|Birthdate||July 23, 1916|
|Birthplace||Brooklyn, New York, United States|
|Death Date||July 20, 1999 (age 82)|
|Death Place||Burbank, California, United States|
Sandra Gould portrayed neighborhood snoop Gladys Kravitz on Bewitched (1966-1971). She was the second actress to play the role, taking over after Alice Pearce died of cancer. Gould reprised the role on the Tabitha series in the episode, The Arrival of Nancy (1977).
Short and with a very familiar chubby, chipmunk-like face and even more familiar abrasive tone, Brooklyn-born comedienne Sandra Gould kicked into high gear at a fairly early age. With small Broadway roles and scores of radio programs such as "My Friend Irma" and "Duffy's Tavern" (the latter in which she replaced original star Shirley Booth), already to her credit, she would go on to spend nearly fifteen years on the radio airwaves with star Jack Benny on his legendary program. By 1947, Sandra had breezed into minor filming, appearing in dozens of small bits. Typically, the unhelpful telephone operator, gabby receptionist or curt saleslady with a New York flair, she was glimpsed in such fare as June Bride (1948), Romance on the High Seas (1948) and My Dream Is Yours (1949) (both with Doris Day), Fourteen Hours (1951), The Great American Pastime (1956), Teacher's Pet (1958) (again with Doris Day), Imitation of Life (1959), Honeymoon Hotel (1964) and The Ghost and Mr. Chicken (1966).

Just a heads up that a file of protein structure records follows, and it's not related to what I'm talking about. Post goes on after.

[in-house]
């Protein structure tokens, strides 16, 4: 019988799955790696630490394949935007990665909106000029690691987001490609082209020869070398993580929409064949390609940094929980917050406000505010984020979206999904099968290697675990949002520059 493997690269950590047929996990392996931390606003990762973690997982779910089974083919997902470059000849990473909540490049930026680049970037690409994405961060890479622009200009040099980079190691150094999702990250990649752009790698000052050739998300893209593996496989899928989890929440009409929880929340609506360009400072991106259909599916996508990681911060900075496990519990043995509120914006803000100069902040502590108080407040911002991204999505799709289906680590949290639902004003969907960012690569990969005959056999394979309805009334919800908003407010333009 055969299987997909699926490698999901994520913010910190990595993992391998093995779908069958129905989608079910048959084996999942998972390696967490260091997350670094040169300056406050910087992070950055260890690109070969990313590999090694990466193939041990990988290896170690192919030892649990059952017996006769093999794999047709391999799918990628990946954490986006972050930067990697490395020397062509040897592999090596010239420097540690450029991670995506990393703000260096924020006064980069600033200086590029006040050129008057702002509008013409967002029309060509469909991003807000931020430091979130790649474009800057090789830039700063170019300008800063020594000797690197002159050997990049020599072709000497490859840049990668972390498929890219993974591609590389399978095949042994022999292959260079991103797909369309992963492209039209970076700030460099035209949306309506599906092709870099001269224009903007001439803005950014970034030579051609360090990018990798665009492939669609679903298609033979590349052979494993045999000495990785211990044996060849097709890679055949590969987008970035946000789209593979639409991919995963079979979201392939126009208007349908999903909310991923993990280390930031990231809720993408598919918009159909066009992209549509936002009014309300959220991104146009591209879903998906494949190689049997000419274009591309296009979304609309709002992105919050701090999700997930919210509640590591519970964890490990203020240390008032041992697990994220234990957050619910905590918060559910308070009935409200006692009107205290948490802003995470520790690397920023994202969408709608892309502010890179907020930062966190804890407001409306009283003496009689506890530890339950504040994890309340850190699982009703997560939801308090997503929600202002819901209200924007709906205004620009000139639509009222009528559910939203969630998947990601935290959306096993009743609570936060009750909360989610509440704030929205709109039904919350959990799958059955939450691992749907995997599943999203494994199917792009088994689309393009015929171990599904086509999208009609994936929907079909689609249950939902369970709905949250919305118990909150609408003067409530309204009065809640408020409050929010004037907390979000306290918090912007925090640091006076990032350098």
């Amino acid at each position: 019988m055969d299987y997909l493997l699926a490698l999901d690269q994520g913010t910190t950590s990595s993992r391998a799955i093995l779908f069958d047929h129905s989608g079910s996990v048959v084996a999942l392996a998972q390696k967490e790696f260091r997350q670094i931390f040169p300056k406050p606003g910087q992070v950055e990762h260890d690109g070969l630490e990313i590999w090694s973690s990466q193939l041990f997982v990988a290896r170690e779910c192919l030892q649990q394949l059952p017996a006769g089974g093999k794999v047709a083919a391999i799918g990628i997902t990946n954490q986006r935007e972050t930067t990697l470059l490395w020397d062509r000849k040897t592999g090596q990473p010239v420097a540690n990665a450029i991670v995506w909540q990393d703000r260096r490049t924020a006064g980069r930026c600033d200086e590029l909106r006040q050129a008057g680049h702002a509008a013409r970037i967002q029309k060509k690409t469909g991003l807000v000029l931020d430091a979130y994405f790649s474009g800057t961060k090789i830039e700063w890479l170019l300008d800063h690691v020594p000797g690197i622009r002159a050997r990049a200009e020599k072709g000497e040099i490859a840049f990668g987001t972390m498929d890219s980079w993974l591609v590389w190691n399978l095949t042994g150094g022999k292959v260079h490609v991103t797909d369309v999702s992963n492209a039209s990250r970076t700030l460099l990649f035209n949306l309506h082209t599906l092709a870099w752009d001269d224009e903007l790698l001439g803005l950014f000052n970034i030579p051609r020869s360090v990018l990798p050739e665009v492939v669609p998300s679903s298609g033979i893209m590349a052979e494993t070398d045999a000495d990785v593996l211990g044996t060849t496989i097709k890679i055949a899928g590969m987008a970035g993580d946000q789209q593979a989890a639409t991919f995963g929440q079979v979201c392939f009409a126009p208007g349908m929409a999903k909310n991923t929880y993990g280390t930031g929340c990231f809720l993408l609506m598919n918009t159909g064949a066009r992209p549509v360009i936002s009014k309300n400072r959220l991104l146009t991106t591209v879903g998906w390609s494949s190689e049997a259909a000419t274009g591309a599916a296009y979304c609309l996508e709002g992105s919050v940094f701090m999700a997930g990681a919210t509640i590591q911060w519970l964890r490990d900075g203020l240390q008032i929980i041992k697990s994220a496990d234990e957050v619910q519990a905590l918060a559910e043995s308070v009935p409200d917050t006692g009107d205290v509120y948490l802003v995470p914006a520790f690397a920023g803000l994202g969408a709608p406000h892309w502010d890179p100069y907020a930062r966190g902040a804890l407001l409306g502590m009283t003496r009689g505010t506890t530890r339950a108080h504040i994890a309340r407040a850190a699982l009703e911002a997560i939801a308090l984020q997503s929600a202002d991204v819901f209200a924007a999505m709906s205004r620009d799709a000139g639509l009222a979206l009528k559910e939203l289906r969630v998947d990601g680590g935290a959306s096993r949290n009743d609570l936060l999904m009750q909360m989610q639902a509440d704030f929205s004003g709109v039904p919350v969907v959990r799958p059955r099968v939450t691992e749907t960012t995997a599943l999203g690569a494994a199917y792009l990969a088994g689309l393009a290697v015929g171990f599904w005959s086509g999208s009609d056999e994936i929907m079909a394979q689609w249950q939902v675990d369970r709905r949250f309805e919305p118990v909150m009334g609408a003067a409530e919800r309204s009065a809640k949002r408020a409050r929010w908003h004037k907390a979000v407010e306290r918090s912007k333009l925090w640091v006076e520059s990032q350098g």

Seldom rising to feature status in films, television comedy proved more to her liking. Aside from being a regular on the series I Married Joan (1952) in the 1950s, audiences still remember Sandra from her appearance in I Love Lucy (1951) in the episode "Oil Wells", in which she played "Nancy Johnson", the fur-bearing wife of a Southern tycoon whom Lucy suspects of selling her fraudulent oil stock.
In 1966, her biggest break arrived when she was hired to replace the late Alice Pearce (who had died of cancer) as Gladys Kravitz, the neighborhood snoop, in the classic sitcom Bewitched (1964). Sandra stayed with the role for five seasons (1966-1971). Following this success, she slowed down her busy work schedule and focused on art and writing.
The widow of broadcasting executive Larry Berns, she had one son, Michael Berns. Sandra died in 1999 of a stroke following bypass surgery, three days before her eighty-third birthday. She may not have been a big character name during her time, but she possessed an unmistakable look and voice that she called her own and separated her from the rest, contributing to four media (stage, screen, television and radio) for over five decades.
Sandra Gould on the Internet Movie Database. Retrieved on November 5, 2019.